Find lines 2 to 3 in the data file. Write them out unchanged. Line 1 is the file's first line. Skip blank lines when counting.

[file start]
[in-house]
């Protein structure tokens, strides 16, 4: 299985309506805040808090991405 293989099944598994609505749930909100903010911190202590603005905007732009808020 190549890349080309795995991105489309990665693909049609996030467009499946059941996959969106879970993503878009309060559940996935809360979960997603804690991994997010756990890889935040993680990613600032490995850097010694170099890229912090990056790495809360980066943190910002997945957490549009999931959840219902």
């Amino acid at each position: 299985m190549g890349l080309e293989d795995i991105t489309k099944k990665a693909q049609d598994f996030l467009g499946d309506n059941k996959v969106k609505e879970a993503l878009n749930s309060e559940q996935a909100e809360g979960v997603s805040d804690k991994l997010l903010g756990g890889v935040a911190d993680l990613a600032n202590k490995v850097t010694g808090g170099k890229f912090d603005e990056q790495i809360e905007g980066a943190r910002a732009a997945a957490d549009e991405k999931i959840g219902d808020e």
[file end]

């Protein structure tokens, strides 16, 4: 299985309506805040808090991405 293989099944598994609505749930909100903010911190202590603005905007732009808020 190549890349080309795995991105489309990665693909049609996030467009499946059941996959969106879970993503878009309060559940996935809360979960997603804690991994997010756990890889935040993680990613600032490995850097010694170099890229912090990056790495809360980066943190910002997945957490549009999931959840219902």
């Amino acid at each position: 299985m190549g890349l080309e293989d795995i991105t489309k099944k990665a693909q049609d598994f996030l467009g499946d309506n059941k996959v969106k609505e879970a993503l878009n749930s309060e559940q996935a909100e809360g979960v997603s805040d804690k991994l997010l903010g756990g890889v935040a911190d993680l990613a600032n202590k490995v850097t010694g808090g170099k890229f912090d603005e990056q790495i809360e905007g980066a943190r910002a732009a997945a957490d549009e991405k999931i959840g219902d808020e």